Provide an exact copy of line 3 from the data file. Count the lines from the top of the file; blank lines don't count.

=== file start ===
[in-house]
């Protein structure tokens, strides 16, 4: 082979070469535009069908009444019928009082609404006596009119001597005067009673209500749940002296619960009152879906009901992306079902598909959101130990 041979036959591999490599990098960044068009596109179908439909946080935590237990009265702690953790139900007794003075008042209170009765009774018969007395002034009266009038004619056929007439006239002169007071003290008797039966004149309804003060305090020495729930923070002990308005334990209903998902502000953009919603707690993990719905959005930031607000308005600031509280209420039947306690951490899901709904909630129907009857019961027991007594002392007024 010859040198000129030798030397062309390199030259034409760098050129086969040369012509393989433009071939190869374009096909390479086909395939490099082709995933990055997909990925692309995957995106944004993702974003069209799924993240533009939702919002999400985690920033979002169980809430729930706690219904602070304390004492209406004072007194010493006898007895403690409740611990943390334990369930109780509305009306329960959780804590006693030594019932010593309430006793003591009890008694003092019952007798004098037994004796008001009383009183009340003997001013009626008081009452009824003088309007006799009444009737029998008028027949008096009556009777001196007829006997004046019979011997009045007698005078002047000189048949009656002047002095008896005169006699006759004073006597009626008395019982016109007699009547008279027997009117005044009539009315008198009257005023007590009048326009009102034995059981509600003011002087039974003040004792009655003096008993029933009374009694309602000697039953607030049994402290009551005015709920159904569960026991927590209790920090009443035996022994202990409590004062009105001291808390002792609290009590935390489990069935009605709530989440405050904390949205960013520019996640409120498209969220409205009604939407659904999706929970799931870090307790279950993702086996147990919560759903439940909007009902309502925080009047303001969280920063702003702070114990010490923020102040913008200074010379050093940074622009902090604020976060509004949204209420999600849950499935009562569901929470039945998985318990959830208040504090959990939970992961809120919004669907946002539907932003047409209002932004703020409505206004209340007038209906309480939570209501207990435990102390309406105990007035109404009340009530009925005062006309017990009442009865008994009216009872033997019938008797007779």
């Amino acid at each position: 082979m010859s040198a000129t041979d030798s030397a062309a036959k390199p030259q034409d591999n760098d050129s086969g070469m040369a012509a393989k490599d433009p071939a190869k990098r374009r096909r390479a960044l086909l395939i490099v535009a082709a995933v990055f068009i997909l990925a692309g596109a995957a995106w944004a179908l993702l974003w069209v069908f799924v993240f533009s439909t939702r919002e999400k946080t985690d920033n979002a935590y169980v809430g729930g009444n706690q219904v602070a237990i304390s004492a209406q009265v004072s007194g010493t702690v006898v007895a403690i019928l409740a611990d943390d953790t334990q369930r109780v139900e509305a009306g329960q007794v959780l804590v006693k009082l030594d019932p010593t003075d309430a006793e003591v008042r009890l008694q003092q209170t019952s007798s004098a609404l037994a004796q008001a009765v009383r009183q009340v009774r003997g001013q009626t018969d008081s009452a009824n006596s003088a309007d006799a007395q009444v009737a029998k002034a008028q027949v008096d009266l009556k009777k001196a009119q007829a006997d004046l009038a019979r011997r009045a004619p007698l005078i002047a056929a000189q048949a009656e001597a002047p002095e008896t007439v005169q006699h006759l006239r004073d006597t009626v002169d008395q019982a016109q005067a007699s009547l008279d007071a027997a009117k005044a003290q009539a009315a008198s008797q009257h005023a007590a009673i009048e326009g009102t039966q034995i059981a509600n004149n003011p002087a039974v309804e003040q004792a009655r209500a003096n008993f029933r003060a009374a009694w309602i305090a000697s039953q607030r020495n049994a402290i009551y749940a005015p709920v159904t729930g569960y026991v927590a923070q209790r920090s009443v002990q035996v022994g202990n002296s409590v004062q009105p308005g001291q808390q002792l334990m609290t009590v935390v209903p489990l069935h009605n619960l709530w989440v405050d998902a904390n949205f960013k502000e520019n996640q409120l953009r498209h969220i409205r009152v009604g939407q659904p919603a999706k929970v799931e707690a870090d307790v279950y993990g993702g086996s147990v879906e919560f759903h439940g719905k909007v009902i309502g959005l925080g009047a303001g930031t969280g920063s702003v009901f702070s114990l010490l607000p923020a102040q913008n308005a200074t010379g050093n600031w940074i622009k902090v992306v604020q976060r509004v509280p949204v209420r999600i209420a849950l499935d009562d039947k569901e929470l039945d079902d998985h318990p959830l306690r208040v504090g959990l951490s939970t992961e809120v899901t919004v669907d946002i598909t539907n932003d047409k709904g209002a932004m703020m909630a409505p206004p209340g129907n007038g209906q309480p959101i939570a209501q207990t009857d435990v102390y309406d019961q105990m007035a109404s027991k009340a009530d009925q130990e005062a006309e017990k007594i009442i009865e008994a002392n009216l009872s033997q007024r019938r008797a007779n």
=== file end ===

């Amino acid at each position: 082979m010859s040198a000129t041979d030798s030397a062309a036959k390199p030259q034409d591999n760098d050129s086969g070469m040369a012509a393989k490599d433009p071939a190869k990098r374009r096909r390479a960044l086909l395939i490099v535009a082709a995933v990055f068009i997909l990925a692309g596109a995957a995106w944004a179908l993702l974003w069209v069908f799924v993240f533009s439909t939702r919002e999400k946080t985690d920033n979002a935590y169980v809430g729930g009444n706690q219904v602070a237990i304390s004492a209406q009265v004072s007194g010493t702690v006898v007895a403690i019928l409740a611990d943390d953790t334990q369930r109780v139900e509305a009306g329960q007794v959780l804590v006693k009082l030594d019932p010593t003075d309430a006793e003591v008042r009890l008694q003092q209170t019952s007798s004098a609404l037994a004796q008001a009765v009383r009183q009340v009774r003997g001013q009626t018969d008081s009452a009824n006596s003088a309007d006799a007395q009444v009737a029998k002034a008028q027949v008096d009266l009556k009777k001196a009119q007829a006997d004046l009038a019979r011997r009045a004619p007698l005078i002047a056929a000189q048949a009656e001597a002047p002095e008896t007439v005169q006699h006759l006239r004073d006597t009626v002169d008395q019982a016109q005067a007699s009547l008279d007071a027997a009117k005044a003290q009539a009315a008198s008797q009257h005023a007590a009673i009048e326009g009102t039966q034995i059981a509600n004149n003011p002087a039974v309804e003040q004792a009655r209500a003096n008993f029933r003060a009374a009694w309602i305090a000697s039953q607030r020495n049994a402290i009551y749940a005015p709920v159904t729930g569960y026991v927590a923070q209790r920090s009443v002990q035996v022994g202990n002296s409590v004062q009105p308005g001291q808390q002792l334990m609290t009590v935390v209903p489990l069935h009605n619960l709530w989440v405050d998902a904390n949205f960013k502000e520019n996640q409120l953009r498209h969220i409205r009152v009604g939407q659904p919603a999706k929970v799931e707690a870090d307790v279950y993990g993702g086996s147990v879906e919560f759903h439940g719905k909007v009902i309502g959005l925080g009047a303001g930031t969280g920063s702003v009901f702070s114990l010490l607000p923020a102040q913008n308005a200074t010379g050093n600031w940074i622009k902090v992306v604020q976060r509004v509280p949204v209420r999600i209420a849950l499935d009562d039947k569901e929470l039945d079902d998985h318990p959830l306690r208040v504090g959990l951490s939970t992961e809120v899901t919004v669907d946002i598909t539907n932003d047409k709904g209002a932004m703020m909630a409505p206004p209340g129907n007038g209906q309480p959101i939570a209501q207990t009857d435990v102390y309406d019961q105990m007035a109404s027991k009340a009530d009925q130990e005062a006309e017990k007594i009442i009865e008994a002392n009216l009872s033997q007024r019938r008797a007779n």